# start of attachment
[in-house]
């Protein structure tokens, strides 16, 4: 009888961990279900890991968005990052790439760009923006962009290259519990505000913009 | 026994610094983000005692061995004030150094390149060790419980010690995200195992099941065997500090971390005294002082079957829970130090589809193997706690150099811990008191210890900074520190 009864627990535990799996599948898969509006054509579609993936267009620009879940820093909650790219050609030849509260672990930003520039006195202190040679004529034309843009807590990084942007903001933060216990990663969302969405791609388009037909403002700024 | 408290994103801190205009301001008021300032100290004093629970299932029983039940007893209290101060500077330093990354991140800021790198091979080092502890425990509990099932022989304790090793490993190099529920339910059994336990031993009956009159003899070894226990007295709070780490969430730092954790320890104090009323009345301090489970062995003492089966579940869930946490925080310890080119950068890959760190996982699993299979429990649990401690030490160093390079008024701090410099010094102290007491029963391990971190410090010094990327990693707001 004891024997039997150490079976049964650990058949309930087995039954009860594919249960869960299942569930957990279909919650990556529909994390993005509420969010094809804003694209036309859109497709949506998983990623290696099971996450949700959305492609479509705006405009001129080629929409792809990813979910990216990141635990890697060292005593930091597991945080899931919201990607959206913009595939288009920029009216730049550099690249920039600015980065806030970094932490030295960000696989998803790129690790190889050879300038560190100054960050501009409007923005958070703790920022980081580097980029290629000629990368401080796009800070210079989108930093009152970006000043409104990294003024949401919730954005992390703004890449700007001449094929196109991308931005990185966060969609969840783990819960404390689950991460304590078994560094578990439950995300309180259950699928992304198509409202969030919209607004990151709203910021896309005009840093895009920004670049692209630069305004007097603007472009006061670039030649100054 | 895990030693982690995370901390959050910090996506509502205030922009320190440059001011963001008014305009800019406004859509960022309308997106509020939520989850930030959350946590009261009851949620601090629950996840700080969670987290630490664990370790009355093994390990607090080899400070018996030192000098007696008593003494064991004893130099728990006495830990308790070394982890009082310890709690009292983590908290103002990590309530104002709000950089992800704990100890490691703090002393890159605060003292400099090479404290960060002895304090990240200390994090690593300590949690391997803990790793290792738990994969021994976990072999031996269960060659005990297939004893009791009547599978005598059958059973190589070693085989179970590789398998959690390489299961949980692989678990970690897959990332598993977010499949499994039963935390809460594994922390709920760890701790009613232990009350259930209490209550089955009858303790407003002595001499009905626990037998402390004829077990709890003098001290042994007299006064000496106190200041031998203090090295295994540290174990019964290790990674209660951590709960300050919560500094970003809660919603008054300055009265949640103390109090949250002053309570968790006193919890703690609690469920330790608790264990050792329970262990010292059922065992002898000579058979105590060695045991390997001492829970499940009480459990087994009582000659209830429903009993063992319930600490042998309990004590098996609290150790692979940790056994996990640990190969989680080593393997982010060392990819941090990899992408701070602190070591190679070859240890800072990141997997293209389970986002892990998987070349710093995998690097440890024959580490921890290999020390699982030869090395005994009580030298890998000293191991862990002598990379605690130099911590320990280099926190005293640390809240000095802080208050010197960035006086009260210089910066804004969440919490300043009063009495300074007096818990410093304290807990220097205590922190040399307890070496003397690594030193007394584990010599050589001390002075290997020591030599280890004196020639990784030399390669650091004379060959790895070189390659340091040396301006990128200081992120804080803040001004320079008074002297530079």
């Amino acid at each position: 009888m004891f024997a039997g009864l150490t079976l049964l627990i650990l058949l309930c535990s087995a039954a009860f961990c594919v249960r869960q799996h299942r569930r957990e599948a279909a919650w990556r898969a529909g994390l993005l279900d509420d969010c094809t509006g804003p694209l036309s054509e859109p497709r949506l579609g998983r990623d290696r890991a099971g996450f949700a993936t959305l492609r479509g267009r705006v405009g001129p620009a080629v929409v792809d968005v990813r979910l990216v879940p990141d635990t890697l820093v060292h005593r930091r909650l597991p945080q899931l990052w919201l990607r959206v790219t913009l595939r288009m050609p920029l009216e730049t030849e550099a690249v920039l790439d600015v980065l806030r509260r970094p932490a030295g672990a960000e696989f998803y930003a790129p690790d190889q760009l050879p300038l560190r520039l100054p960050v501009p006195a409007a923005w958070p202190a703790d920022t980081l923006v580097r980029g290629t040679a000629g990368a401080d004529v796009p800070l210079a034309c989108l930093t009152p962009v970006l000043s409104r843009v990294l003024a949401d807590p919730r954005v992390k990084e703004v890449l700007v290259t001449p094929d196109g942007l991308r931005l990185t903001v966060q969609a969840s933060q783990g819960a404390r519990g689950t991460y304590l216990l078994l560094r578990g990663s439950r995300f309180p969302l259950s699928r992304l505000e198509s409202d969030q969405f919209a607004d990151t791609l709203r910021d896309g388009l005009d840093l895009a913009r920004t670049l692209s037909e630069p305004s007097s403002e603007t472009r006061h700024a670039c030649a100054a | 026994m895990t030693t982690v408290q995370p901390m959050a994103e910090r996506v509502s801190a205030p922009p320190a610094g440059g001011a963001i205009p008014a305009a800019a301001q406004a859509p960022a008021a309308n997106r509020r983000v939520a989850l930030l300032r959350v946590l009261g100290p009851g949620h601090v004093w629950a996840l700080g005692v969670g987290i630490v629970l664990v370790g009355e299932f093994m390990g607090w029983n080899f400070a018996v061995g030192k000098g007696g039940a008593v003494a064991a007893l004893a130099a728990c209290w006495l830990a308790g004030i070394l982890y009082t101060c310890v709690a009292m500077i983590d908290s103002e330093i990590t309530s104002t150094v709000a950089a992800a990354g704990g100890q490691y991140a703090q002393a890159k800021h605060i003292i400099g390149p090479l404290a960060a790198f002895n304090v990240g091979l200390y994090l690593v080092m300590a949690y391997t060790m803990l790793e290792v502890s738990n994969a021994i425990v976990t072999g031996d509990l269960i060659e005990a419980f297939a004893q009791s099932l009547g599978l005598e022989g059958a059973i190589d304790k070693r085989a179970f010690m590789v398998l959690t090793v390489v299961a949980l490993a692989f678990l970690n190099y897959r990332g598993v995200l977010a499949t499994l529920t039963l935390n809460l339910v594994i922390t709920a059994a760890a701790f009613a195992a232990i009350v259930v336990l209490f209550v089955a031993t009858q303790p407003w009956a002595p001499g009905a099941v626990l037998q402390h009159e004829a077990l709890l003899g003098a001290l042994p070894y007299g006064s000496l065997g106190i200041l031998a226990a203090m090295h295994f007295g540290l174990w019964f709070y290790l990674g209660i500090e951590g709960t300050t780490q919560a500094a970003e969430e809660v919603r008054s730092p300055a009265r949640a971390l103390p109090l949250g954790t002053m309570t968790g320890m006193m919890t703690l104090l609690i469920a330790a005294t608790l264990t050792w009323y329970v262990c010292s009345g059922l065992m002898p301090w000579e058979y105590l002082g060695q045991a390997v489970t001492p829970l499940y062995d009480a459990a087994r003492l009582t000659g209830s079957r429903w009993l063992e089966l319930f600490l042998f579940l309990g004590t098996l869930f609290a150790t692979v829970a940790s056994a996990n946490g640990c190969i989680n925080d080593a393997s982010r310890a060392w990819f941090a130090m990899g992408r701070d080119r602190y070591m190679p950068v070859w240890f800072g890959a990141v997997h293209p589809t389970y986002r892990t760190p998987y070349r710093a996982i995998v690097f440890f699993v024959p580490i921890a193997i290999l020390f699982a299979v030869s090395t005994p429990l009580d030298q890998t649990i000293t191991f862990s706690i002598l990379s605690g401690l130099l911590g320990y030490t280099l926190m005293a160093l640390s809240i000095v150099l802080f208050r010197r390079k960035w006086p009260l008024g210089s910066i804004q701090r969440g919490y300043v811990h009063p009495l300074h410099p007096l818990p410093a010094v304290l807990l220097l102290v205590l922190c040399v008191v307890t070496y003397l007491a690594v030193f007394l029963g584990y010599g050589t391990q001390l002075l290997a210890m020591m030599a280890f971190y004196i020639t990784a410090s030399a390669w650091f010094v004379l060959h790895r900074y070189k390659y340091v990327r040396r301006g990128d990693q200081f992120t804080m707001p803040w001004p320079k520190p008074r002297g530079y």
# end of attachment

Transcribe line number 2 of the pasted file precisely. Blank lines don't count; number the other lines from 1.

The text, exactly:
């Protein structure tokens, strides 16, 4: 009888961990279900890991968005990052790439760009923006962009290259519990505000913009 | 026994610094983000005692061995004030150094390149060790419980010690995200195992099941065997500090971390005294002082079957829970130090589809193997706690150099811990008191210890900074520190 009864627990535990799996599948898969509006054509579609993936267009620009879940820093909650790219050609030849509260672990930003520039006195202190040679004529034309843009807590990084942007903001933060216990990663969302969405791609388009037909403002700024 | 408290994103801190205009301001008021300032100290004093629970299932029983039940007893209290101060500077330093990354991140800021790198091979080092502890425990509990099932022989304790090793490993190099529920339910059994336990031993009956009159003899070894226990007295709070780490969430730092954790320890104090009323009345301090489970062995003492089966579940869930946490925080310890080119950068890959760190996982699993299979429990649990401690030490160093390079008024701090410099010094102290007491029963391990971190410090010094990327990693707001 004891024997039997150490079976049964650990058949309930087995039954009860594919249960869960299942569930957990279909919650990556529909994390993005509420969010094809804003694209036309859109497709949506998983990623290696099971996450949700959305492609479509705006405009001129080629929409792809990813979910990216990141635990890697060292005593930091597991945080899931919201990607959206913009595939288009920029009216730049550099690249920039600015980065806030970094932490030295960000696989998803790129690790190889050879300038560190100054960050501009409007923005958070703790920022980081580097980029290629000629990368401080796009800070210079989108930093009152970006000043409104990294003024949401919730954005992390703004890449700007001449094929196109991308931005990185966060969609969840783990819960404390689950991460304590078994560094578990439950995300309180259950699928992304198509409202969030919209607004990151709203910021896309005009840093895009920004670049692209630069305004007097603007472009006061670039030649100054 | 895990030693982690995370901390959050910090996506509502205030922009320190440059001011963001008014305009800019406004859509960022309308997106509020939520989850930030959350946590009261009851949620601090629950996840700080969670987290630490664990370790009355093994390990607090080899400070018996030192000098007696008593003494064991004893130099728990006495830990308790070394982890009082310890709690009292983590908290103002990590309530104002709000950089992800704990100890490691703090002393890159605060003292400099090479404290960060002895304090990240200390994090690593300590949690391997803990790793290792738990994969021994976990072999031996269960060659005990297939004893009791009547599978005598059958059973190589070693085989179970590789398998959690390489299961949980692989678990970690897959990332598993977010499949499994039963935390809460594994922390709920760890701790009613232990009350259930209490209550089955009858303790407003002595001499009905626990037998402390004829077990709890003098001290042994007299006064000496106190200041031998203090090295295994540290174990019964290790990674209660951590709960300050919560500094970003809660919603008054300055009265949640103390109090949250002053309570968790006193919890703690609690469920330790608790264990050792329970262990010292059922065992002898000579058979105590060695045991390997001492829970499940009480459990087994009582000659209830429903009993063992319930600490042998309990004590098996609290150790692979940790056994996990640990190969989680080593393997982010060392990819941090990899992408701070602190070591190679070859240890800072990141997997293209389970986002892990998987070349710093995998690097440890024959580490921890290999020390699982030869090395005994009580030298890998000293191991862990002598990379605690130099911590320990280099926190005293640390809240000095802080208050010197960035006086009260210089910066804004969440919490300043009063009495300074007096818990410093304290807990220097205590922190040399307890070496003397690594030193007394584990010599050589001390002075290997020591030599280890004196020639990784030399390669650091004379060959790895070189390659340091040396301006990128200081992120804080803040001004320079008074002297530079």